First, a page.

The United States has flirted with the idea of banning asbestos for more than 30 years. The topic comes and goes and comes, currently in the in‑between phase after getting strong consideration last fall in the U.S. House of Representatives.

What type of effect would banning asbestos have in curtailing asbestos diseases, most notably mesothelioma?

Well, Italy serves as a prime example of exactly why countries like the United States should ban asbestos.

An article published in the JAMA Network shows how mesothelioma incidence has risen globally since 1990. It also shows how Italy’s mesothelioma rates have dropped since the country banned asbestos in 1992.

The number of cases in Italy was 1,409 in 1990. The number peaked in 2015 at 1,820. It dropped to 1,746 in 2017 and likely is headed downward still today.


Global Mesothelioma Rates Continue Rising

Unfortunately, many countries don’t ban asbestos. This leads to a slow and steady rise of mesothelioma rates globally.

There were 34,615 new cases in 2017 and 29,909 reported deaths. More than 70% were male patients. In 1990, the number of cases was 21,224 and reported deaths was 17,406.

Cases continue to affect the elderly more than any age group. Nearly 45% of cases involve people age 70 and older. This percentage increased from 1990 to 2017. Only 13.75% of cases were people younger than age 50.


Why Mesothelioma Rates Take So Long to Decrease

The article expresses that incidence and rates “began to decrease after 20 years of a complete ban on asbestos use.”

The reason for this is the latency period. Mesothelioma develops at least 20 years after asbestos exposure occurs. The fibers usually sit dormant within the tissue for multiple decades, slowly irritating the cell linings. This can lead to cell replication and eventually the formation of tumors.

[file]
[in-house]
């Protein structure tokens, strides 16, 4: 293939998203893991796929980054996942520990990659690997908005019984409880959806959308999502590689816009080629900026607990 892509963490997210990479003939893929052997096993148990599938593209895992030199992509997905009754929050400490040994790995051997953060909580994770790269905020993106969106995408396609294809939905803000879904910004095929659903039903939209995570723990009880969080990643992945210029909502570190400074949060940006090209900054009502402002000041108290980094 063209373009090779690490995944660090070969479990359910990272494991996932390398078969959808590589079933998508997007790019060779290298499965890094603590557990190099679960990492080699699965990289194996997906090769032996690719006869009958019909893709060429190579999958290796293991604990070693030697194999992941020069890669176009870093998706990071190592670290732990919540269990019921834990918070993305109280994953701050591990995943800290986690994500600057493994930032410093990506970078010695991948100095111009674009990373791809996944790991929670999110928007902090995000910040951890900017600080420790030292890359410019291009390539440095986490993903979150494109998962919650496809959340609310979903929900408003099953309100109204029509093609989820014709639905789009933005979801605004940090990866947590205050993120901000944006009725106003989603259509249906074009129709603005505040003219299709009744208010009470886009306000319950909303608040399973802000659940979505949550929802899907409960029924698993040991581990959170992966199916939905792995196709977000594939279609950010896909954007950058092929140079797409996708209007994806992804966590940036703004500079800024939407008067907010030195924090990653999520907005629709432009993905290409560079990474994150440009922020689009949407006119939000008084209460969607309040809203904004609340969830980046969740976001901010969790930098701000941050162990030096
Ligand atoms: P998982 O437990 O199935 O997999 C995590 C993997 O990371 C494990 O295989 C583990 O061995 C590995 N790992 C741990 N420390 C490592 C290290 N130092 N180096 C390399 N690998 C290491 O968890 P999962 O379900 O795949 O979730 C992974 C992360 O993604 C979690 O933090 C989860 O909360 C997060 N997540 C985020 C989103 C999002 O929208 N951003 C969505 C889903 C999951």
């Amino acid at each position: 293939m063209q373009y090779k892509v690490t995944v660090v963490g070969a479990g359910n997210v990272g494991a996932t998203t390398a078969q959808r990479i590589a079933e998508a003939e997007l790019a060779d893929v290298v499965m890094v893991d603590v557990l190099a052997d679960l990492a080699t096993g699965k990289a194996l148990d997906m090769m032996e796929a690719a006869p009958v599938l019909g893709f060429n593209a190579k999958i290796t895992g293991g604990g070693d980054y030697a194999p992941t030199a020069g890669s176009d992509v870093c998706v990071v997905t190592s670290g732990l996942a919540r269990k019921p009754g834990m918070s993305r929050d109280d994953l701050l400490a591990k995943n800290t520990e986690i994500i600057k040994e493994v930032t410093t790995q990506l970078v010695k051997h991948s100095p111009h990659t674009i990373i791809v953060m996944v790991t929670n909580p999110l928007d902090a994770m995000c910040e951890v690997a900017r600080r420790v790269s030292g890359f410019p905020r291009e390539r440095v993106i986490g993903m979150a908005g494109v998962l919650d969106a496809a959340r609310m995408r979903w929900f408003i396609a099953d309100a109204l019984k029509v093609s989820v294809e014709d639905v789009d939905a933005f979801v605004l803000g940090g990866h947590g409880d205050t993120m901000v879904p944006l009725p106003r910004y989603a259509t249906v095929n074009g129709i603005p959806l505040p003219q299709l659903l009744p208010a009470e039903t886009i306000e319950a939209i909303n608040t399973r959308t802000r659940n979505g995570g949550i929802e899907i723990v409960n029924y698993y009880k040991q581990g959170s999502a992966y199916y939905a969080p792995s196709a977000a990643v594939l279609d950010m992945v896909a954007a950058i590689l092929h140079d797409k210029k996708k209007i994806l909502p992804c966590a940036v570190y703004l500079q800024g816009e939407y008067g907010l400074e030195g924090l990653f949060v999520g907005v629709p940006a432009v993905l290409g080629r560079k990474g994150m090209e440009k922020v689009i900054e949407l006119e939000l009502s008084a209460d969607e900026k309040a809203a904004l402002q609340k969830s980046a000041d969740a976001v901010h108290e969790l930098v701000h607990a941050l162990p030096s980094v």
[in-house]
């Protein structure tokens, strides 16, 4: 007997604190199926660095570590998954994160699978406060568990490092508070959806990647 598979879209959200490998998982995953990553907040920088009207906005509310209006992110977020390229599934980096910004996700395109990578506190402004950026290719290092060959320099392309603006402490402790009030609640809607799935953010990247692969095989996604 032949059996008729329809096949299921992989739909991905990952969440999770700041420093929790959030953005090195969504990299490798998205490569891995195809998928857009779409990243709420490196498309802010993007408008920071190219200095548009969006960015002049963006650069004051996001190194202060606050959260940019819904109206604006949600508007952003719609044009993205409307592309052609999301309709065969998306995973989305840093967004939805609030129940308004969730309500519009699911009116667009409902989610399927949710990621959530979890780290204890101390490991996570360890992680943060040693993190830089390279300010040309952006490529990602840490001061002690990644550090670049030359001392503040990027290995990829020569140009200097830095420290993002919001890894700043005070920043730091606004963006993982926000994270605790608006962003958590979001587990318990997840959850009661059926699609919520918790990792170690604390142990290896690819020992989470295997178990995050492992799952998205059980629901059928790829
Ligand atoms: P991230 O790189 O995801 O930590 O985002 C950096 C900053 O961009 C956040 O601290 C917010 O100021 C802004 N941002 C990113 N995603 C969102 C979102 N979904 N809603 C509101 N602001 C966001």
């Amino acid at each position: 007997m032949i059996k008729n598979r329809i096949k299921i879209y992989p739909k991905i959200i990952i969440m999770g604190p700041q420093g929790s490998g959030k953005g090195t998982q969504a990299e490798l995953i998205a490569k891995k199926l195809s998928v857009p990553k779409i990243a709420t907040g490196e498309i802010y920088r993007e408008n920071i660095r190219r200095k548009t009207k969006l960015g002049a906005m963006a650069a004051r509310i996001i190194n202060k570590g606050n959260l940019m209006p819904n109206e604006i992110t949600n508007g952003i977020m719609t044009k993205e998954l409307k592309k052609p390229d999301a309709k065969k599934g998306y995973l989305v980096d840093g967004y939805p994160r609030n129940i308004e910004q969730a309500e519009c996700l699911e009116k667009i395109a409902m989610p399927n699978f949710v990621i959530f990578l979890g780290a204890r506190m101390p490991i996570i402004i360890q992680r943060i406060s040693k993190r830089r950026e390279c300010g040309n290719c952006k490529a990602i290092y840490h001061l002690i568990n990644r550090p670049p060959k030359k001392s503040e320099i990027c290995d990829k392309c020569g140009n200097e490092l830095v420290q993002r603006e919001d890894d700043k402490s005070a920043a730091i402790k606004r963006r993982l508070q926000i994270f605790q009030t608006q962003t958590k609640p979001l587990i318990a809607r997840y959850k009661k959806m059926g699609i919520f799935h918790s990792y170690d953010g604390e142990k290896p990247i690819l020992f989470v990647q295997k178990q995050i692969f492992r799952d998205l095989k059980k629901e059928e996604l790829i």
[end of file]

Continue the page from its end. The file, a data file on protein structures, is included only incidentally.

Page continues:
So it takes at least 20 years to see any benefit from an asbestos ban. That’s what happened in Italy and should be similar in the United States.


Where the U.S. Stands With a Ban

The House of Representatives considered the Alan Reinstein Ban Asbestos Now Act of 2020 last year. It passed subcommittee and committee hearings. However, the bill was pulled from the agenda at the last minute.

It hasn’t resurfaced in House of Representative action items since then. The hope is it receives approval soon and gets a swift vote from the U.S. Senate. The longer asbestos remains unbanned, the more likely companies can receive allowances to use the cancerous mineral. There are regulations against asbestos currently but exceptions for use on a case‑by‑case basis.

    Sources & Author

Devin Goldan image

About the Writer, Devin Golden

Devin Golden is the content writer for Mesothelioma Guide. He produces mesothelioma-related content on various mediums, including the Mesothelioma Guide website and social media channels. Devin's objective is to translate complex information regarding mesothelioma into informative, easily absorbable content to help patients and their loved ones.

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